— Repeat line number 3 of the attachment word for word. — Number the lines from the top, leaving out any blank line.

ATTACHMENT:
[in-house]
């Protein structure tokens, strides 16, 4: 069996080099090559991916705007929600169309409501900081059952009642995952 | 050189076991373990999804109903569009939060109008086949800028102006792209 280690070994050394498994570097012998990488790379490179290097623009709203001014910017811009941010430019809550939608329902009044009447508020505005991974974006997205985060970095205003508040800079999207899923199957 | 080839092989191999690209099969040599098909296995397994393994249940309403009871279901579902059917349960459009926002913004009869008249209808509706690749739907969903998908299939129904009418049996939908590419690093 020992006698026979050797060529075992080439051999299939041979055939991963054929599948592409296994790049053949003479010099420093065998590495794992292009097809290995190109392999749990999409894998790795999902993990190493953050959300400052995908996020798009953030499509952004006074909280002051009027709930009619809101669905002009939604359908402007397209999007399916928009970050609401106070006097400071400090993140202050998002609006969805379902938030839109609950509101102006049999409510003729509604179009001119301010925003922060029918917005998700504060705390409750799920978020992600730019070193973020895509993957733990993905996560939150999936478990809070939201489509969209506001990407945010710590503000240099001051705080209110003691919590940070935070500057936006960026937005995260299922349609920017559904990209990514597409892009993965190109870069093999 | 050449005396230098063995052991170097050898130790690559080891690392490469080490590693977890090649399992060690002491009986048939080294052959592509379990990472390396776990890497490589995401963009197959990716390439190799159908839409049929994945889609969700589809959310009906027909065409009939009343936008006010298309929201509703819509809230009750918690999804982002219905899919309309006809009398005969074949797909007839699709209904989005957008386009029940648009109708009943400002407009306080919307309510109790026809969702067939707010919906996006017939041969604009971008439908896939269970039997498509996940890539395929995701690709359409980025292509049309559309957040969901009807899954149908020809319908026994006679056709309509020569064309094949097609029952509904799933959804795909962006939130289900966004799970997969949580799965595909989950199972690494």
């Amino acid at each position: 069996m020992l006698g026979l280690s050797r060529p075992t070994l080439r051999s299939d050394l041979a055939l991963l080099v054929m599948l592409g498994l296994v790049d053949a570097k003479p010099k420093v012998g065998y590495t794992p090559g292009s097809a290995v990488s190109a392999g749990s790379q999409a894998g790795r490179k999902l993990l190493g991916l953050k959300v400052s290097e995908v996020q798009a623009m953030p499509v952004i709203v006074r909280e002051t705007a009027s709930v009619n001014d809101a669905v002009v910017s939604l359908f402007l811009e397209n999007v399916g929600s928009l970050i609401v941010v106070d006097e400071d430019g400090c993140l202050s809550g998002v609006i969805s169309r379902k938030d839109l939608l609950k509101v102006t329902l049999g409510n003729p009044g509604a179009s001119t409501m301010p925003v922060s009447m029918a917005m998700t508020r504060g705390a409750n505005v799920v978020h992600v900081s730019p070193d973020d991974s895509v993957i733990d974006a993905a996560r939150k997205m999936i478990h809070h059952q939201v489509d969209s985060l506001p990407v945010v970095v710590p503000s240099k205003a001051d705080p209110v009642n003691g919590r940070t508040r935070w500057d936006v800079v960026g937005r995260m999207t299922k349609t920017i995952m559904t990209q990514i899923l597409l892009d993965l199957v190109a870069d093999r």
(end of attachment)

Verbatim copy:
């Amino acid at each position: 069996m020992l006698g026979l280690s050797r060529p075992t070994l080439r051999s299939d050394l041979a055939l991963l080099v054929m599948l592409g498994l296994v790049d053949a570097k003479p010099k420093v012998g065998y590495t794992p090559g292009s097809a290995v990488s190109a392999g749990s790379q999409a894998g790795r490179k999902l993990l190493g991916l953050k959300v400052s290097e995908v996020q798009a623009m953030p499509v952004i709203v006074r909280e002051t705007a009027s709930v009619n001014d809101a669905v002009v910017s939604l359908f402007l811009e397209n999007v399916g929600s928009l970050i609401v941010v106070d006097e400071d430019g400090c993140l202050s809550g998002v609006i969805s169309r379902k938030d839109l939608l609950k509101v102006t329902l049999g409510n003729p009044g509604a179009s001119t409501m301010p925003v922060s009447m029918a917005m998700t508020r504060g705390a409750n505005v799920v978020h992600v900081s730019p070193d973020d991974s895509v993957i733990d974006a993905a996560r939150k997205m999936i478990h809070h059952q939201v489509d969209s985060l506001p990407v945010v970095v710590p503000s240099k205003a001051d705080p209110v009642n003691g919590r940070t508040r935070w500057d936006v800079v960026g937005r995260m999207t299922k349609t920017i995952m559904t990209q990514i899923l597409l892009d993965l199957v190109a870069d093999r």